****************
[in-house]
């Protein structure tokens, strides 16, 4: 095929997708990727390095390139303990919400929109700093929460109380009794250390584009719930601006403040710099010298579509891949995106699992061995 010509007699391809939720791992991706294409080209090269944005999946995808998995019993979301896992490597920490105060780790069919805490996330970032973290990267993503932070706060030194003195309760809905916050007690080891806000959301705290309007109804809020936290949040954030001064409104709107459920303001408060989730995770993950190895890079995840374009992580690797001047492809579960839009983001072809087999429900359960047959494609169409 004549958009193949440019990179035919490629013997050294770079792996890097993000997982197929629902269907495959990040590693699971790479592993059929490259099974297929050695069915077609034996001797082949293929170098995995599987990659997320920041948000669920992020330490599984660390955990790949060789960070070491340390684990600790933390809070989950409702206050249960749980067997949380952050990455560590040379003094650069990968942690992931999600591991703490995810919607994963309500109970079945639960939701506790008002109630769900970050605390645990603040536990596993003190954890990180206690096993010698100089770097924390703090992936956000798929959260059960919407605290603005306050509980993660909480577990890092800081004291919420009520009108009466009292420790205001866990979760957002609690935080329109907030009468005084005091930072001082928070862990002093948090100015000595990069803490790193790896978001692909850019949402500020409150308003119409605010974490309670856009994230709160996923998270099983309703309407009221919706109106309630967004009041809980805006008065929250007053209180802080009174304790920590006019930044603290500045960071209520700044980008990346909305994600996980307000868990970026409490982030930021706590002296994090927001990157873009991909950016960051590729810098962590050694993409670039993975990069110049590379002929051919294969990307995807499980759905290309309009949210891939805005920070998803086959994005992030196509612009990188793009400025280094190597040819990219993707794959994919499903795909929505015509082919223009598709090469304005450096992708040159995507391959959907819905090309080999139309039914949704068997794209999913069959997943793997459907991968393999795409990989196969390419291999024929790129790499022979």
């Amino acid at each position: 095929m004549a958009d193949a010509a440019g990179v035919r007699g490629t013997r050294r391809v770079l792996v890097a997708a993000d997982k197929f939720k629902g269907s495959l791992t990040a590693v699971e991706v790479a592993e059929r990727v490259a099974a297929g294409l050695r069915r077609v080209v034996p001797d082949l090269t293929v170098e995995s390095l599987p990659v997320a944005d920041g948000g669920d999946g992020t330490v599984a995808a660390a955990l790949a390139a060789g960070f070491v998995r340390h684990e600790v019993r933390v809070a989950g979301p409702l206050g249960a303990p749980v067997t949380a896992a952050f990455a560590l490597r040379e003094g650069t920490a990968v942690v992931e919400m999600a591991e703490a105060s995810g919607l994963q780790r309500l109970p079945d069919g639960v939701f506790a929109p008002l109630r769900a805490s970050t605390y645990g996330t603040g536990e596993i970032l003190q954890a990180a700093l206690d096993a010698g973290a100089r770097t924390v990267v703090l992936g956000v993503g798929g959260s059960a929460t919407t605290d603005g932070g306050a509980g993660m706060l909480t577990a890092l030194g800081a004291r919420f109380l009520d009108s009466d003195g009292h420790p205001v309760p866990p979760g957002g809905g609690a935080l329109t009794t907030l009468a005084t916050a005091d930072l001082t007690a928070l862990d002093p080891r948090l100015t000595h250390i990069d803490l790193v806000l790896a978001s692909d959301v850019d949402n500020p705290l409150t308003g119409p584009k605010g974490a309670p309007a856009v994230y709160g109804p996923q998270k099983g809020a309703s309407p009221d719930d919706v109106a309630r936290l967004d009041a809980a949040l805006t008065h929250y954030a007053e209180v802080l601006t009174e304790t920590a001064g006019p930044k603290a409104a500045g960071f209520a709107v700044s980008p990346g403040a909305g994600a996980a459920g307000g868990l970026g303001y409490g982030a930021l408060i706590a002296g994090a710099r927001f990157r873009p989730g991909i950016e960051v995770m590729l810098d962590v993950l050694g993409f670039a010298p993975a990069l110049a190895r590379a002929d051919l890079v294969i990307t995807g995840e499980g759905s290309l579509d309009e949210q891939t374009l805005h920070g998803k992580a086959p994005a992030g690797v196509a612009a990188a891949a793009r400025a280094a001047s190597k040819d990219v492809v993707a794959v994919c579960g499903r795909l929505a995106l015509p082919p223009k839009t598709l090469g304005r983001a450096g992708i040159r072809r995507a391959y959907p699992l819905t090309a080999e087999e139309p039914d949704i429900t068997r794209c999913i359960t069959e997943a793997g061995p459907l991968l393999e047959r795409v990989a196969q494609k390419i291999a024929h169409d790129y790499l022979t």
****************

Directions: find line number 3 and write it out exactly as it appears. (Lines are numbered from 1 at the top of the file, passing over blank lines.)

């Amino acid at each position: 095929m004549a958009d193949a010509a440019g990179v035919r007699g490629t013997r050294r391809v770079l792996v890097a997708a993000d997982k197929f939720k629902g269907s495959l791992t990040a590693v699971e991706v790479a592993e059929r990727v490259a099974a297929g294409l050695r069915r077609v080209v034996p001797d082949l090269t293929v170098e995995s390095l599987p990659v997320a944005d920041g948000g669920d999946g992020t330490v599984a995808a660390a955990l790949a390139a060789g960070f070491v998995r340390h684990e600790v019993r933390v809070a989950g979301p409702l206050g249960a303990p749980v067997t949380a896992a952050f990455a560590l490597r040379e003094g650069t920490a990968v942690v992931e919400m999600a591991e703490a105060s995810g919607l994963q780790r309500l109970p079945d069919g639960v939701f506790a929109p008002l109630r769900a805490s970050t605390y645990g996330t603040g536990e596993i970032l003190q954890a990180a700093l206690d096993a010698g973290a100089r770097t924390v990267v703090l992936g956000v993503g798929g959260s059960a929460t919407t605290d603005g932070g306050a509980g993660m706060l909480t577990a890092l030194g800081a004291r919420f109380l009520d009108s009466d003195g009292h420790p205001v309760p866990p979760g957002g809905g609690a935080l329109t009794t907030l009468a005084t916050a005091d930072l001082t007690a928070l862990d002093p080891r948090l100015t000595h250390i990069d803490l790193v806000l790896a978001s692909d959301v850019d949402n500020p705290l409150t308003g119409p584009k605010g974490a309670p309007a856009v994230y709160g109804p996923q998270k099983g809020a309703s309407p009221d719930d919706v109106a309630r936290l967004d009041a809980a949040l805006t008065h929250y954030a007053e209180v802080l601006t009174e304790t920590a001064g006019p930044k603290a409104a500045g960071f209520a709107v700044s980008p990346g403040a909305g994600a996980a459920g307000g868990l970026g303001y409490g982030a930021l408060i706590a002296g994090a710099r927001f990157r873009p989730g991909i950016e960051v995770m590729l810098d962590v993950l050694g993409f670039a010298p993975a990069l110049a190895r590379a002929d051919l890079v294969i990307t995807g995840e499980g759905s290309l579509d309009e949210q891939t374009l805005h920070g998803k992580a086959p994005a992030g690797v196509a612009a990188a891949a793009r400025a280094a001047s190597k040819d990219v492809v993707a794959v994919c579960g499903r795909l929505a995106l015509p082919p223009k839009t598709l090469g304005r983001a450096g992708i040159r072809r995507a391959y959907p699992l819905t090309a080999e087999e139309p039914d949704i429900t068997r794209c999913i359960t069959e997943a793997g061995p459907l991968l393999e047959r795409v990989a196969q494609k390419i291999a024929h169409d790129y790499l022979t």